NEW JERSEY (WABC) -- Following the death of a 14-year-old New Jersey high school student who took her own life earlier this month after getting bullied, the governor says he's keeping all options on the table as to how to crack down on the school.
New Jersey Governor Phil Murphy raised the question about who should be in charge of running Central Regional High School in Bayville.
"It just rips your heart out and it's extremely angering," Governor Murphy said.
On Thursday, the governor weighed in on the heartbreaking death of 14-year-old Adriana Kuch.
The Bayville high school student died by suicide two days after a video of her being attacked by classmates was posted on social media.
One of the four teens, on Thursday, faced upgraded charges of conspiracy to commit aggravated assault in addition to charges previously filed by the Ocean County Prosecutors Office, ranging from harassment to aggravated assault.
"It's an awful tragedy," Murphy said. "Ii can't express that more strongly. It's awful, this precious little girl, her family. It feels like a culture of bullying."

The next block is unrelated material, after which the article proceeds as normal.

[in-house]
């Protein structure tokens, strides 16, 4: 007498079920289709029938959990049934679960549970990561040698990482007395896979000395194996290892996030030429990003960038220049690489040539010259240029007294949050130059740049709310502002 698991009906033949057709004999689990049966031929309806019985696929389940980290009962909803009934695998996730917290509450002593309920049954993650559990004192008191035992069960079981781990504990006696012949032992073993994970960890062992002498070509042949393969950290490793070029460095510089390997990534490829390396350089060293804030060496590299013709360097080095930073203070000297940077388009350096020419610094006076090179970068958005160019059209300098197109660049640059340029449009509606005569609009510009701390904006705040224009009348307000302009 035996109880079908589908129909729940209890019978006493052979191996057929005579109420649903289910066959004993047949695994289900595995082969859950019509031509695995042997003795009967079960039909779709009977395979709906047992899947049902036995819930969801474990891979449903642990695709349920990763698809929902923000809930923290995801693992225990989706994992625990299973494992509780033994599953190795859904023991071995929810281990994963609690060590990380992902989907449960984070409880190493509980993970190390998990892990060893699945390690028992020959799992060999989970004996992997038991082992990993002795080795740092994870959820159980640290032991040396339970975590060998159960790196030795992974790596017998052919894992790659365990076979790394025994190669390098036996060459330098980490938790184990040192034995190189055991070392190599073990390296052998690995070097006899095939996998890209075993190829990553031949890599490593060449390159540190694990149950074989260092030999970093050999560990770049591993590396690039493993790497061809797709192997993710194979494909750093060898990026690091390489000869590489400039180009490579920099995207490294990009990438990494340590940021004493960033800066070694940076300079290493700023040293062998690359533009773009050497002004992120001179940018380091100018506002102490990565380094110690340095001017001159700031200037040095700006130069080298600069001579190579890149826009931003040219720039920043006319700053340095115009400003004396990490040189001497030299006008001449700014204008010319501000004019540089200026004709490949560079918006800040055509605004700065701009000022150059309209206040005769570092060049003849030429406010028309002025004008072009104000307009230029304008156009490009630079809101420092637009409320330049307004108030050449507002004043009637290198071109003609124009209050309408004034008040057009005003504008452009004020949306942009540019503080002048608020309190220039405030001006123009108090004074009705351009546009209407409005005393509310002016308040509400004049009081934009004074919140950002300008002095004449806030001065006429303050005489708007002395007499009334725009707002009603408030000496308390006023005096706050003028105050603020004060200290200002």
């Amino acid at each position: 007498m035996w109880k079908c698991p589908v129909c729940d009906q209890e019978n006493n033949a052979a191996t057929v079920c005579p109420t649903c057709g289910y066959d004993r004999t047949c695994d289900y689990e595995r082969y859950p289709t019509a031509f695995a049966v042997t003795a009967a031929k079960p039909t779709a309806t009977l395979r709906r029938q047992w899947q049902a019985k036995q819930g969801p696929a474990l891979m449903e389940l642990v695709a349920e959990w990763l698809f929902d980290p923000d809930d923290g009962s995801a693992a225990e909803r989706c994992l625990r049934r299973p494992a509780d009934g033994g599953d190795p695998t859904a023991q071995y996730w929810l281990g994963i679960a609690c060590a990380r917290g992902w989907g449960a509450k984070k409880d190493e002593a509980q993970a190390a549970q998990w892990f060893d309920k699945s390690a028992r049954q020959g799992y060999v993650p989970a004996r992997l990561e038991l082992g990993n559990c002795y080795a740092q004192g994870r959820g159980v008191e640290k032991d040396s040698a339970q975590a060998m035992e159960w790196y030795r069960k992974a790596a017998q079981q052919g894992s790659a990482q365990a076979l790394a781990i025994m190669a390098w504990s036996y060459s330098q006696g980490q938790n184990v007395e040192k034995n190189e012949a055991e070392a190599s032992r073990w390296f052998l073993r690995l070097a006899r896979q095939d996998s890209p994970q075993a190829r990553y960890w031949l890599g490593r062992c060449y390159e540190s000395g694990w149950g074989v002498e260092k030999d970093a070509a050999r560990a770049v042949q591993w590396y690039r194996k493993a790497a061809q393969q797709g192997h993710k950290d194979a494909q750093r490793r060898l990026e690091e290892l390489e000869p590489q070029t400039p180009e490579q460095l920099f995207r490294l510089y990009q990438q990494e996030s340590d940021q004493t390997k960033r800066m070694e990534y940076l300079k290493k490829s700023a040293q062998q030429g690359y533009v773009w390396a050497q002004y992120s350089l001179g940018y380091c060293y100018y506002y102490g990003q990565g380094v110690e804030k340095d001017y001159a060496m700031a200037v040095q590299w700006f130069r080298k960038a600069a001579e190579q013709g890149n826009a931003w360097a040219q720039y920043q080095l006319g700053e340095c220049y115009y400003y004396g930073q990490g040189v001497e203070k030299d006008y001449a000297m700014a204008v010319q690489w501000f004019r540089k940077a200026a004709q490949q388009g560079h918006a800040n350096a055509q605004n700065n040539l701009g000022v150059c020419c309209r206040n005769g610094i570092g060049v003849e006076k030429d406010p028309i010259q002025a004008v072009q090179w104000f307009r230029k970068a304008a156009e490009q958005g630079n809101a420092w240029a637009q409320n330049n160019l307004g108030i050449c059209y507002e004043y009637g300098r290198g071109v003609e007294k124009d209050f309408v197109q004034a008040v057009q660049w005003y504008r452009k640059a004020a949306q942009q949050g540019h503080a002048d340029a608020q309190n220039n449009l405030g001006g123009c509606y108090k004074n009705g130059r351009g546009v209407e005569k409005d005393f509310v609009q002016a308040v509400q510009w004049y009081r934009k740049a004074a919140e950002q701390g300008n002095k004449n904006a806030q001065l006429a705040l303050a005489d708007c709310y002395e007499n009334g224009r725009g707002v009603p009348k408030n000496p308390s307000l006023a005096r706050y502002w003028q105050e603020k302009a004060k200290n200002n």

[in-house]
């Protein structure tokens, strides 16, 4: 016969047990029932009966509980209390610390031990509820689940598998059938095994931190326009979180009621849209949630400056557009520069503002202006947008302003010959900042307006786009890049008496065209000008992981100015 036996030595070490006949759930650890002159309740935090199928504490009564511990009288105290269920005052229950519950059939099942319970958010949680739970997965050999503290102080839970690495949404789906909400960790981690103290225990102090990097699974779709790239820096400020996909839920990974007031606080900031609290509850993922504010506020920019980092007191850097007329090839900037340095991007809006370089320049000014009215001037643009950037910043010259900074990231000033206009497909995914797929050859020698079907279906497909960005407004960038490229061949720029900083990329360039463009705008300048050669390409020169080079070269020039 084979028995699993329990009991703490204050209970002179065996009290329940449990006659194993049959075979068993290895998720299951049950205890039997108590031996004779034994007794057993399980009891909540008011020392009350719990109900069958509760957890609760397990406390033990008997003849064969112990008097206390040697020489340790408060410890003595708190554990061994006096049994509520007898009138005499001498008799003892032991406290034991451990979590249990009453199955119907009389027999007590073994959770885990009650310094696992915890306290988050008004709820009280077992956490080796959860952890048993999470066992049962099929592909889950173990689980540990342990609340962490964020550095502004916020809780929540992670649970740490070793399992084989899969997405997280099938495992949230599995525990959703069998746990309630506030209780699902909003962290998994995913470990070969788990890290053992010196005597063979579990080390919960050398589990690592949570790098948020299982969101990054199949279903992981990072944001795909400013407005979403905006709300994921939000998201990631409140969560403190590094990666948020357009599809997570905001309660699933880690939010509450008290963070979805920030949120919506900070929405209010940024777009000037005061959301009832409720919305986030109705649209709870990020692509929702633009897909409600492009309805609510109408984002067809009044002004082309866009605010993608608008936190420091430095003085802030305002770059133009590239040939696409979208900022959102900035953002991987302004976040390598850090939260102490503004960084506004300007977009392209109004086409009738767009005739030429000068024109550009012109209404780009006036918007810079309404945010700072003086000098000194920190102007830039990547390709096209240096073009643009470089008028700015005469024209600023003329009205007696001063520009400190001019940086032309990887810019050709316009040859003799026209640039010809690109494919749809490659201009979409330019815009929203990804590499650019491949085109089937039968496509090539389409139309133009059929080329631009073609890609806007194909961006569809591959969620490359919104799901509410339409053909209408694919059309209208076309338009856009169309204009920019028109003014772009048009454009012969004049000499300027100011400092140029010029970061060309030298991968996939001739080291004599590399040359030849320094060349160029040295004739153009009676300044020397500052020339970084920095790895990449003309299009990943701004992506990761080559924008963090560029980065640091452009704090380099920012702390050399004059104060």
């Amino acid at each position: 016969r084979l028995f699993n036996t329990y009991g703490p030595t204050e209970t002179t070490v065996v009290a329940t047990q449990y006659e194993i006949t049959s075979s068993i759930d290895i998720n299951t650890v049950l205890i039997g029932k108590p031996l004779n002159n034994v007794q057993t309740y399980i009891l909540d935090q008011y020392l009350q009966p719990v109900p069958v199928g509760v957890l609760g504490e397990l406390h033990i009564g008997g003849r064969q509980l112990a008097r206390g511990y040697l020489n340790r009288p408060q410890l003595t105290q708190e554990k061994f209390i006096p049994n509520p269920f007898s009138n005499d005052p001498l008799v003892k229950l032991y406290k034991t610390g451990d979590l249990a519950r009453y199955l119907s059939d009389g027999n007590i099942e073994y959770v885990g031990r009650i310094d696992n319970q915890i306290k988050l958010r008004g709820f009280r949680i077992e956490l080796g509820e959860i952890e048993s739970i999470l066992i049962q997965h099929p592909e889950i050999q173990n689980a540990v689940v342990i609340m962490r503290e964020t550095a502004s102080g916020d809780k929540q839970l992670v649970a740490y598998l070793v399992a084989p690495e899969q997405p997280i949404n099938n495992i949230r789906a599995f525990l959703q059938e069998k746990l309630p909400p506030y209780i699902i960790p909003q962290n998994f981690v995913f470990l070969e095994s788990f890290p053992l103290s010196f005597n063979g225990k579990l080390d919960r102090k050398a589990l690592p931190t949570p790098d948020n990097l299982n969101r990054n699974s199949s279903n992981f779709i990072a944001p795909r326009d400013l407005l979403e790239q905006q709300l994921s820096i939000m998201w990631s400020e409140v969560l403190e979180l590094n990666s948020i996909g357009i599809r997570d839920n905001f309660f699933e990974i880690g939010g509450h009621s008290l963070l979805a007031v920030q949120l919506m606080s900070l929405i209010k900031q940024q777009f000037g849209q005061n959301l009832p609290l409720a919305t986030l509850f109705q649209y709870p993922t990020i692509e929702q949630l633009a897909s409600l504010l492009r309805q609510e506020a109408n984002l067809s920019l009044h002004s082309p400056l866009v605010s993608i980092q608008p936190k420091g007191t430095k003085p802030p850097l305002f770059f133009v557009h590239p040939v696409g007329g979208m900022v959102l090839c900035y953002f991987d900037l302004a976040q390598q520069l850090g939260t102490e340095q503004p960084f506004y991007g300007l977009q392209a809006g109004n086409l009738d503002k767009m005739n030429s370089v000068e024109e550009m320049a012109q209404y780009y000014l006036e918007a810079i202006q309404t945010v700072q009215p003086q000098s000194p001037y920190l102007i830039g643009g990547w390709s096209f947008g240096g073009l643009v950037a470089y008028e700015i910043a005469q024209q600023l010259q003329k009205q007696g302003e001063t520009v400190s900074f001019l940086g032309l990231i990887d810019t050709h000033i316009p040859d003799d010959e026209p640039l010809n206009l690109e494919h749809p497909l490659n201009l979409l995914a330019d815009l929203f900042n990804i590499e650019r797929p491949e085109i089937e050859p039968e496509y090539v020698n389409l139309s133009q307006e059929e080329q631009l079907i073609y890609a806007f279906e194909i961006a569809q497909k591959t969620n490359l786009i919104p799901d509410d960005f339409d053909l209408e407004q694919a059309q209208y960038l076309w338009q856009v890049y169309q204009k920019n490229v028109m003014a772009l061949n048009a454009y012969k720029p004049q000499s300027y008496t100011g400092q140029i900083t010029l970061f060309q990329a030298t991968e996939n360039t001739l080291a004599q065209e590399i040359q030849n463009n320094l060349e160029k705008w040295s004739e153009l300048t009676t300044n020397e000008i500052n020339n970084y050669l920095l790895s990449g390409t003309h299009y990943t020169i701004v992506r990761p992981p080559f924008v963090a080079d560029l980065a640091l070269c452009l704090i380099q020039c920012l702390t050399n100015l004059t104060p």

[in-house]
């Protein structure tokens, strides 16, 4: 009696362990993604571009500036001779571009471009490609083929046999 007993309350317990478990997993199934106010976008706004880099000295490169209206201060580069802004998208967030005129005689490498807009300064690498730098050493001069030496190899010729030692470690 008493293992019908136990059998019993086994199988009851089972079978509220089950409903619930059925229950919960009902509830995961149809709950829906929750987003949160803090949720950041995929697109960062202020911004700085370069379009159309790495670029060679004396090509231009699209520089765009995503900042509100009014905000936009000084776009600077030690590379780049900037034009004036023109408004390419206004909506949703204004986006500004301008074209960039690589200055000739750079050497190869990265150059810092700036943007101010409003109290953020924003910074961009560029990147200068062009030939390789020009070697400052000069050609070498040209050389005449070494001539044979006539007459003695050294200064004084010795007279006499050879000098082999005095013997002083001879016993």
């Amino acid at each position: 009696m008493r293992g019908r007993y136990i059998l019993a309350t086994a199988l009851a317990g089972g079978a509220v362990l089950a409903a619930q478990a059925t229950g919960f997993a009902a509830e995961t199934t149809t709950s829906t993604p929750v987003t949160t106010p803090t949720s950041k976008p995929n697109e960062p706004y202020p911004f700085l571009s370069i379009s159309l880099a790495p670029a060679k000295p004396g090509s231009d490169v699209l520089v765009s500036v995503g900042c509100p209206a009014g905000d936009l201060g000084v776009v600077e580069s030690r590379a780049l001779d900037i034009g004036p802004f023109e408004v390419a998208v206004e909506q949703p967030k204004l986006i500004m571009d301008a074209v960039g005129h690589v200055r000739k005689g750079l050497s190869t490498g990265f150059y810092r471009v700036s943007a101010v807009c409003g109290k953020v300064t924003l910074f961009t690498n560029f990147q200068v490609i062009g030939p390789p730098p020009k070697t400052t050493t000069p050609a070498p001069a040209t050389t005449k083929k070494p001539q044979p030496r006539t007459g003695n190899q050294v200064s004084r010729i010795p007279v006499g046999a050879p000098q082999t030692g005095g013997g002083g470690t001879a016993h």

That culture of bullying attracted hundreds to a school board meeting last week. The widespread allegations and outrage, may now prompt the state to revisit its existing anti-bullying laws.
"I was asked if everything was on the table and the answer is it has to be on the table," Murphy said. "Now that's separate than the channel led by the Ocean County prosecutor."
The fallout forced the Bayville school superintendent to step down, but he will continue to earn nearly $200,000 this year. This, even after disclosing personal information about Kuch after her death.
"When you hear that the superintendent after what he didn't do and then said, is still on the payroll is outrageous," Murphy said.
Still, the governor believes New Jersey has the strongest anti-bullying laws in the country. Though after the death of Adriana Kuch, many will disagree.
"We do have, I think, the nation's strongest anti-bullying laws," he said. "It's pretty clear we need to do more and we're open minded to doing more. I promise you."
If you are experiencing suicidal, substance use or other mental health crises please call or text the new three-digit code at 988. You will reach a trained crisis counselor for free, 24 hours a day, seven days a week. You can also go to 988lifeline.org.